1. It’s Microsoft. They supposedly don’t give anything away for free, but that’s exactly what they do. Everything you need to develop ASP.NET applications (or .NET apps in general) can be obtained without spending a dime.

    Beginners: First, Microsoft gives away WebMatrix, a development environment targeted at beginners. It combines an integrated development environment (IDE) with a built-in web server (IIS Express) and a database engine (SQL Compact Edition). It also has tools to help users deploy their websites to a remote host.

    Advanced Users: For more advanced developers, Microsoft makes available the Express editions of Visual Studio. Like WebMatrix, these trimmed down versions of Visual Studio are free, but they offer some of the features and abilities found in the full versions of Visual Studio. The web-focused Express product is Visual Web Developer Express (VWD), and it, too, has a built-in web server. It doesn’t have a built-in database engine, but Microsoft gives away SQL Server Express, a trimmed down version of SQL Server, that you can use for development (and even some deployment situations). If you later decide you like Visual Studio and want to purchase the full version, the projects you developed with VWD can be opened with Visual Studio.

    Students: And if you're a student, you can get lots of Microsoft software (Visual Studio Pro, Windows Server OSs, and Expression Studio to name just a few) for free through the DreamSpark program.

  2. Secondly, Windows-based hosting is thought to be mucho expensive-o. Ten years ago, that argument held some weight. Today however, you can find no shortage of reasonably priced hosting for ASP.NET. DailyRazor (the company I use) starts plans at $2/month, and you can find other hosting providers that sell their services at low prices.

So cost isn't really a problem, but naysayers will then say ASP.NET is only suitable for enterprise-class websites as opposed to your personal site(s).


Misconception: It's Horrible for Small, Personal Websites

One only has to look at the .NET Framework’s class library to get the “this is for enterprise” feeling.

It’s actually easy to get into the mindset that ASP.NET isn't suited for anything but large-scale sites. Microsoft is a platform company, after all, and their products are primarily focused towards business solutions. .NET isn’t really different in that respect; it's huge in business environments, and its foothold continues to grow as Microsoft expands new and revitalized products like Azure (Microsoft’s Cloud platform) and Windows Phone, respectively. One only has to look at the .NET Framework’s class library to get the “this is for enterprise” feeling. It’s almost as if the framework guides developers to a mindset that (ASP).NET applications needs to be highly structured masterpieces of object oriented design. A lot of .NET is complex, and doing simple things isn’t always as simple as it should be. It sounds like I'm making the naysayer’s case, doesn't it? I kind of am, but there two things to consider.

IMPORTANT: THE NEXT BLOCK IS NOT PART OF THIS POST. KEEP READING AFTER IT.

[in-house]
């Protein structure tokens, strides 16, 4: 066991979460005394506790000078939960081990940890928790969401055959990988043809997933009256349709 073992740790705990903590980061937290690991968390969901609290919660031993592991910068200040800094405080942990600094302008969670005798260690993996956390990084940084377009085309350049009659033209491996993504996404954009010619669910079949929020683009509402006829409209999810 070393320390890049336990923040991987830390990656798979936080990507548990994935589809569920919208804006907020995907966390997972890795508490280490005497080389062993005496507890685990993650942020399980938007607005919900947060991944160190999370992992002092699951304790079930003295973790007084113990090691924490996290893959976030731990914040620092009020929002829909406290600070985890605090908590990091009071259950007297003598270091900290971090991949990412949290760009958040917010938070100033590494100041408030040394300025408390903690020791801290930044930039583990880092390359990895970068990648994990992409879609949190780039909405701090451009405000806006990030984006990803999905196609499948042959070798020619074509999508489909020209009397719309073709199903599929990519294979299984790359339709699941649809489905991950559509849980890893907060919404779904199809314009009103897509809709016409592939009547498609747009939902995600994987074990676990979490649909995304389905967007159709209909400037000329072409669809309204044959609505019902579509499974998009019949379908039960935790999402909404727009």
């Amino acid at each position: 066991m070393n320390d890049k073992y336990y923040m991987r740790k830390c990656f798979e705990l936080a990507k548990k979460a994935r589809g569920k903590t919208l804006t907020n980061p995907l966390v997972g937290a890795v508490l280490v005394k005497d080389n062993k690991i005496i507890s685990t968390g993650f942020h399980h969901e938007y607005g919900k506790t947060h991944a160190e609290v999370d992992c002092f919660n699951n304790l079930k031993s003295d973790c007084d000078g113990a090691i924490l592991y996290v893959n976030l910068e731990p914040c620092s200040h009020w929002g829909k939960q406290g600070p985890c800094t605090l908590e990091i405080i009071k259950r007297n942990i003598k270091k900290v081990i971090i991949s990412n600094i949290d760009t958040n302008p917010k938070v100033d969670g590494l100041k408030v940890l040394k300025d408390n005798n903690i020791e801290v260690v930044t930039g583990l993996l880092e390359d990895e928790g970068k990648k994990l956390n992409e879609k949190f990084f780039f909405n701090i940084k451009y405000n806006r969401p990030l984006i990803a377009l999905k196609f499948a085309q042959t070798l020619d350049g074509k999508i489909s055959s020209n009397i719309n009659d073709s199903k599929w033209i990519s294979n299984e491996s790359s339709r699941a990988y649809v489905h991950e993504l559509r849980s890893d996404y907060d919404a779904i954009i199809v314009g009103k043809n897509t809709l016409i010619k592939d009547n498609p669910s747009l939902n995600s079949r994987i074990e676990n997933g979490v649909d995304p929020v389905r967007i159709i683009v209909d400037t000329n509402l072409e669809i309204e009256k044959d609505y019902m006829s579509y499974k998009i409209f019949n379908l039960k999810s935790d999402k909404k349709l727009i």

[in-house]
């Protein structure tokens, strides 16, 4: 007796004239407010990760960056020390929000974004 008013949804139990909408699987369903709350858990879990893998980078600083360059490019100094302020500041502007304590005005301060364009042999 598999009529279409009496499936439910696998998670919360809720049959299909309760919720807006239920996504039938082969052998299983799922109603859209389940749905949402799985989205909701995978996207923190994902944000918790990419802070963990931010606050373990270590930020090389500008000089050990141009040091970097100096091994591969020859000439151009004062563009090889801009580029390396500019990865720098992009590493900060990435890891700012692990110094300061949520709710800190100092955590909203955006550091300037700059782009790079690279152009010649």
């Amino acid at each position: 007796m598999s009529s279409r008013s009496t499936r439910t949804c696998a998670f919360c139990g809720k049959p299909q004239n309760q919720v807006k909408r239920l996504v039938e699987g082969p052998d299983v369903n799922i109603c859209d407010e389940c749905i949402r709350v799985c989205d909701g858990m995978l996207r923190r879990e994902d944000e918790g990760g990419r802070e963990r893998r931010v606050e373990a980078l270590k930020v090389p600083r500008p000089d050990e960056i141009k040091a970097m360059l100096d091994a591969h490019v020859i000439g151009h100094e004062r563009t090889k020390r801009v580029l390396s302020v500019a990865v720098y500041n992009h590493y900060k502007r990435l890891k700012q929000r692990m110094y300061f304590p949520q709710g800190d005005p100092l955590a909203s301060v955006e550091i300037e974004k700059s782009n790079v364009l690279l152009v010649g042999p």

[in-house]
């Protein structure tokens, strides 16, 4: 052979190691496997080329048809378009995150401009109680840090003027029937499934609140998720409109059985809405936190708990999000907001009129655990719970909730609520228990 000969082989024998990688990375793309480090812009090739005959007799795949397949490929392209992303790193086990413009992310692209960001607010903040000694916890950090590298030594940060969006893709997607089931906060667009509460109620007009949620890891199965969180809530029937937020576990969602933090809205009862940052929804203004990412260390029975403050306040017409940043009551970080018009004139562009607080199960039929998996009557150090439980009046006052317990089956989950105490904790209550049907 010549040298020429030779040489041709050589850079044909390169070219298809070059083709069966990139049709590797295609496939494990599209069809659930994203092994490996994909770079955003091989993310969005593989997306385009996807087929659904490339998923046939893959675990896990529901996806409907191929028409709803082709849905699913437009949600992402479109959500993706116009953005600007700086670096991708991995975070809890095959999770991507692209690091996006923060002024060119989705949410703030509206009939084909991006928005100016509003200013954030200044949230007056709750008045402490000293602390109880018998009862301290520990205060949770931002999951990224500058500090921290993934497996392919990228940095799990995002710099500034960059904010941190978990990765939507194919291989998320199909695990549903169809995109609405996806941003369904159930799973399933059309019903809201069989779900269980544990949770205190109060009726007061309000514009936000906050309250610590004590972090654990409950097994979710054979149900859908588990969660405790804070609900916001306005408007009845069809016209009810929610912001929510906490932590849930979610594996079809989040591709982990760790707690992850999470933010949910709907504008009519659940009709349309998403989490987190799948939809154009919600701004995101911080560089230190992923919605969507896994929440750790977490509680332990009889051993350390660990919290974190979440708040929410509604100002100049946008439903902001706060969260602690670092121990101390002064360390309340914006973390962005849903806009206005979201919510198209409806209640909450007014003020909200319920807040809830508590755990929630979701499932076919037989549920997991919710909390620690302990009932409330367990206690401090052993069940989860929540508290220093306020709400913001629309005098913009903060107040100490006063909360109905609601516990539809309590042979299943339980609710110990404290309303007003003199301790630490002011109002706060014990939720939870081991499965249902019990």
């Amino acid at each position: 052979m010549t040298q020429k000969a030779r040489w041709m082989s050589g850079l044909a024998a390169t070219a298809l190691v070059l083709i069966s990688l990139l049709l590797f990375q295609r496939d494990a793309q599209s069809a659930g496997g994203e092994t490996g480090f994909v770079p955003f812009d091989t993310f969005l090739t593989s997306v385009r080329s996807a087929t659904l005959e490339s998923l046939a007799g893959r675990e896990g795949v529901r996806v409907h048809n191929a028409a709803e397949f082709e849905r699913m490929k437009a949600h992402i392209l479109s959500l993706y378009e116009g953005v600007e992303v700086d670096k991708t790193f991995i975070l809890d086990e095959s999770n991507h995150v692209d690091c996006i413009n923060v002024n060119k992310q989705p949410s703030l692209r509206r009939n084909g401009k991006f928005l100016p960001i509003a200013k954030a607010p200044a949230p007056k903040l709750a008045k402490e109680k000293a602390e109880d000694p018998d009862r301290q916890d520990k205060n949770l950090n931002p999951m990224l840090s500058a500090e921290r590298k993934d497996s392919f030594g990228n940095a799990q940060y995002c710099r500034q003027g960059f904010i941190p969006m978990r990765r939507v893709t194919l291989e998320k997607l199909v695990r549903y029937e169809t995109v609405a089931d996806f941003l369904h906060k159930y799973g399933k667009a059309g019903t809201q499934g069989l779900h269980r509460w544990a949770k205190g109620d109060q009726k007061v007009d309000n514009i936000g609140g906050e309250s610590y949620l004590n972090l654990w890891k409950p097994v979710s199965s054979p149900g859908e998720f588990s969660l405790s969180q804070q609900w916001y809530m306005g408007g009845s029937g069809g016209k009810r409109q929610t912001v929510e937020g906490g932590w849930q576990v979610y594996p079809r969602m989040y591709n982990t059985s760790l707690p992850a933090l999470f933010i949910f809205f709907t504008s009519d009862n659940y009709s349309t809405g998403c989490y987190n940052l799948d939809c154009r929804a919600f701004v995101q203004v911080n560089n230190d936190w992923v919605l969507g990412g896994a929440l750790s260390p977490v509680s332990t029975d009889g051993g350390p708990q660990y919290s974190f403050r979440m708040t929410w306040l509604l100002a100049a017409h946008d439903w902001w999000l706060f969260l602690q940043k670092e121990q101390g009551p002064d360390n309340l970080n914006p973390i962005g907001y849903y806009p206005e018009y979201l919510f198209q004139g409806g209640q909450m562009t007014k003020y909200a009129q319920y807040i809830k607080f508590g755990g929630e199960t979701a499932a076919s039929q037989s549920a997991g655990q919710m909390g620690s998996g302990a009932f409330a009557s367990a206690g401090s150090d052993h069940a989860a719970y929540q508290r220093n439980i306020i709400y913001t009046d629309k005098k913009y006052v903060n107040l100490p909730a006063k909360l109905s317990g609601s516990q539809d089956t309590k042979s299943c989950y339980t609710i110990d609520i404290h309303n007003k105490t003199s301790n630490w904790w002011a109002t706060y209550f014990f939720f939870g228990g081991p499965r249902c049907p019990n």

Simplicity

First, Microsoft wants you developing on their platform, and they’ve recognized that it needs some (perhaps a lot of) simplification in order to grow. After all, PHP is as popular as it is specifically because of its simplicity, and that’s the primary reason Microsoft released WebMatrix: to offer new developers (either to .NET development or web development in general) a simplified approach to writing sites with ASP.NET.

Not only is the all-in-one IDE easy to use, but Microsoft created a simplified API to make ASP.NET development easier and less complex.

Multiple Approaches

You can also build sites with the same kind of “scripting” mentality that thrives in PHP.

Second, you don’t have to fall into the “highly structured or die” mentality. There are many approaches to ASP.NET development. If you want to create highly structured masterpieces of object oriented design, you can. But you can also build sites with the same kind of “scripting” mentality that thrives in PHP. The point is, ASP.NET development is flexible enough to fit your needs, and you can choose the development approach that best fits you.

Oddly enough, there’s a somewhat prevalent idea that ASP.NET isn’t suitable for enterprise-class websites. o.0


Misconception: It's Horrible for Large, Enterprise-class Websites

I honestly have no idea where this comes from because, as mentioned earlier, ASP.NET excels in the enterprise space. But don’t just take my word for it; let’s examine a real-world website (well, a network of websites) that run on ASP.NET.

Have you ever heard of StackOverflow.com? You probably have, and if you haven’t, it’s a Q&A website for developers (regardless of technology). Its an invaluable resource, and one I find myself visiting quite often.

StackOverflow is a member of the Stack Exchange Network, a network of Q&A websites for a variety of topics: servers, databases, legos, sci-fi, cars, and so on, and so on. There are currently 71 sites in the network, and it continues to grow.